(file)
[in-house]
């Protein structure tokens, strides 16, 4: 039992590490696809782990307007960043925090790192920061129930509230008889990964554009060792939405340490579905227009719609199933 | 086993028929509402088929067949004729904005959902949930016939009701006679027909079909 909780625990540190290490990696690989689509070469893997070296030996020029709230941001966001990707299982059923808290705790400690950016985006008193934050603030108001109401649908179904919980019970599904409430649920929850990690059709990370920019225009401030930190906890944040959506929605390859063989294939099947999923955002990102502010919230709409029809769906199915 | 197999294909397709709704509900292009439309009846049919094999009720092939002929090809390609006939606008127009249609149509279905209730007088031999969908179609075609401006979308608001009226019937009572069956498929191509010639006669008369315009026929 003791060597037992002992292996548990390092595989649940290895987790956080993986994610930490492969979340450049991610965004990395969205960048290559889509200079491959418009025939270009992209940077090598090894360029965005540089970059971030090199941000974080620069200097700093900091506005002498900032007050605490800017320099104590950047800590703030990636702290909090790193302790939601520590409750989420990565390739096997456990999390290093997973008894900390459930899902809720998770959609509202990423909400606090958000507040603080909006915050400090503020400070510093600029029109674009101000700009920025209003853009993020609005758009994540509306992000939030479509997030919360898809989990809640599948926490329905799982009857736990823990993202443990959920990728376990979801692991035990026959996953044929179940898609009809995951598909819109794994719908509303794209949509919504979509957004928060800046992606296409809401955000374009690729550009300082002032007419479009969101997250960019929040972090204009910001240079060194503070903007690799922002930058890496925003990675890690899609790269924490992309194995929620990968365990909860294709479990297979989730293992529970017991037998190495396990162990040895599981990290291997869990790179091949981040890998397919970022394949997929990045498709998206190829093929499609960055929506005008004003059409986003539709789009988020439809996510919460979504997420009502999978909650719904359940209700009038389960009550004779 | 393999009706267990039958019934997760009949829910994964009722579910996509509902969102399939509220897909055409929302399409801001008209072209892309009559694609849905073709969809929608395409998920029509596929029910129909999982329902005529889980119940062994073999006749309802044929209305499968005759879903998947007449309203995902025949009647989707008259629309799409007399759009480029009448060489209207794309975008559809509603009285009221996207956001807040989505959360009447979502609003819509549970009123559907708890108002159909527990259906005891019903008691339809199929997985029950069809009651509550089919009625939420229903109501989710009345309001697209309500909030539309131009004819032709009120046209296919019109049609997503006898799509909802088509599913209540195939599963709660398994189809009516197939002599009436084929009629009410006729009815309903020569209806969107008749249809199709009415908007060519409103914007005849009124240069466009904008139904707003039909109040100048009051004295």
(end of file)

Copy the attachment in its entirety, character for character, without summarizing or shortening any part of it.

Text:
[in-house]
């Protein structure tokens, strides 16, 4: 039992590490696809782990307007960043925090790192920061129930509230008889990964554009060792939405340490579905227009719609199933 | 086993028929509402088929067949004729904005959902949930016939009701006679027909079909 909780625990540190290490990696690989689509070469893997070296030996020029709230941001966001990707299982059923808290705790400690950016985006008193934050603030108001109401649908179904919980019970599904409430649920929850990690059709990370920019225009401030930190906890944040959506929605390859063989294939099947999923955002990102502010919230709409029809769906199915 | 197999294909397709709704509900292009439309009846049919094999009720092939002929090809390609006939606008127009249609149509279905209730007088031999969908179609075609401006979308608001009226019937009572069956498929191509010639006669008369315009026929 003791060597037992002992292996548990390092595989649940290895987790956080993986994610930490492969979340450049991610965004990395969205960048290559889509200079491959418009025939270009992209940077090598090894360029965005540089970059971030090199941000974080620069200097700093900091506005002498900032007050605490800017320099104590950047800590703030990636702290909090790193302790939601520590409750989420990565390739096997456990999390290093997973008894900390459930899902809720998770959609509202990423909400606090958000507040603080909006915050400090503020400070510093600029029109674009101000700009920025209003853009993020609005758009994540509306992000939030479509997030919360898809989990809640599948926490329905799982009857736990823990993202443990959920990728376990979801692991035990026959996953044929179940898609009809995951598909819109794994719908509303794209949509919504979509957004928060800046992606296409809401955000374009690729550009300082002032007419479009969101997250960019929040972090204009910001240079060194503070903007690799922002930058890496925003990675890690899609790269924490992309194995929620990968365990909860294709479990297979989730293992529970017991037998190495396990162990040895599981990290291997869990790179091949981040890998397919970022394949997929990045498709998206190829093929499609960055929506005008004003059409986003539709789009988020439809996510919460979504997420009502999978909650719904359940209700009038389960009550004779 | 393999009706267990039958019934997760009949829910994964009722579910996509509902969102399939509220897909055409929302399409801001008209072209892309009559694609849905073709969809929608395409998920029509596929029910129909999982329902005529889980119940062994073999006749309802044929209305499968005759879903998947007449309203995902025949009647989707008259629309799409007399759009480029009448060489209207794309975008559809509603009285009221996207956001807040989505959360009447979502609003819509549970009123559907708890108002159909527990259906005891019903008691339809199929997985029950069809009651509550089919009625939420229903109501989710009345309001697209309500909030539309131009004819032709009120046209296919019109049609997503006898799509909802088509599913209540195939599963709660398994189809009516197939002599009436084929009629009410006729009815309903020569209806969107008749249809199709009415908007060519409103914007005849009124240069466009904008139904707003039909109040100048009051004295």